International Women’s Day was formerly celebrated only by the USSR and in the countries known as ‘people’s democracies’. In the 1960s it even became an official holiday in the Soviet Union. As far as I remember, it was the only purely women’s festival. The rest of the holidays were mainly for men – ‘revolutionary’, ‘military’, ‘party’, and ‘public’. True, Soviet women were accorded equal rights with men much earlier than their counterparts in the USA and Western Europe. In France, for instance, women were granted the right to vote in elections only after the Second World War, and abortion was legalised as late as 1975. In Russia women could freely marry and divorce from the earliest days of the Soviet period. Abortion on demand became legal as well. And the ideology of ‘free love’, which has been promoted in the West since the sixties, was a norm in Russia as early as the twenties.
Today International Women’s Day is celebrated all over the world, yet in different ways. In Russia it still retains its, so to say, Soviet spirit: ladies are given flowers and parties are organised. But you will not find anything of this in the West because feminism has in some way belittled and depreciated these traditions. Modern young women view them as something inappropriate. They don’t want to be honoured only once a year and then to be forgotten. For them ‘women’s equality’ means to be like men in all things: the right to serve in the army, to drive trucks, to work as a firefighter, to participate in boxing and to play football.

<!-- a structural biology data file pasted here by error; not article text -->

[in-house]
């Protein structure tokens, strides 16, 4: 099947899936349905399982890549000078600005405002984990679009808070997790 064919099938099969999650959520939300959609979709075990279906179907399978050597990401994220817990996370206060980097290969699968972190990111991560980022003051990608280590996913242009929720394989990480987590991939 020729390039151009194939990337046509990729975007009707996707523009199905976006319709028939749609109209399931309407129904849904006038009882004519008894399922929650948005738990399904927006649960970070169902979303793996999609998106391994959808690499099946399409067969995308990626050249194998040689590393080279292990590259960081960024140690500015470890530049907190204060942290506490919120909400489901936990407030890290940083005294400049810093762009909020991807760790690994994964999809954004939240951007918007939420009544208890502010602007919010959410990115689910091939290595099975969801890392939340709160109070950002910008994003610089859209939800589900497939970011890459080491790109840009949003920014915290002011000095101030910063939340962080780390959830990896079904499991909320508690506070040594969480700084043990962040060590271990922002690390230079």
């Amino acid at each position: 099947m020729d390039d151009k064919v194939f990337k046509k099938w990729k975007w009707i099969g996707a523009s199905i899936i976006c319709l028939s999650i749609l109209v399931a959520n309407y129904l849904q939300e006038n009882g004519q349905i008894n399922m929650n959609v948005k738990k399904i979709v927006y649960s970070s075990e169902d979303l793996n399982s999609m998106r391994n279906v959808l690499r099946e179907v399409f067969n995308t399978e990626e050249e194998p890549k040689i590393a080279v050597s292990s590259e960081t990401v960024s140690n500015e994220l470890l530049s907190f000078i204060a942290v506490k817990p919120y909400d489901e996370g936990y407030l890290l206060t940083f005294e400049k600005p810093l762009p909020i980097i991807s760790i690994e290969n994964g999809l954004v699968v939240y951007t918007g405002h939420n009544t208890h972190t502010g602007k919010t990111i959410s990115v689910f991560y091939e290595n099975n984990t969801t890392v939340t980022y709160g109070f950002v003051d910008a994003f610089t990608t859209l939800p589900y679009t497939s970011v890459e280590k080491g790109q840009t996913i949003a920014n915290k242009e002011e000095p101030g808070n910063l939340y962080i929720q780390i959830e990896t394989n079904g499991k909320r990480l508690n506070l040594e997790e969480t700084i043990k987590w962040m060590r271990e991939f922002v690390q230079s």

So, sometimes I am not sure if I should greet women on this day or not. After all, if you do it, you put yourself at risk of being called a phallocrat [one who imposes or advocates a society which is dominated by men]!
Despite all this, I will have courage to say:
Happy International Women’s Day, dear ladies!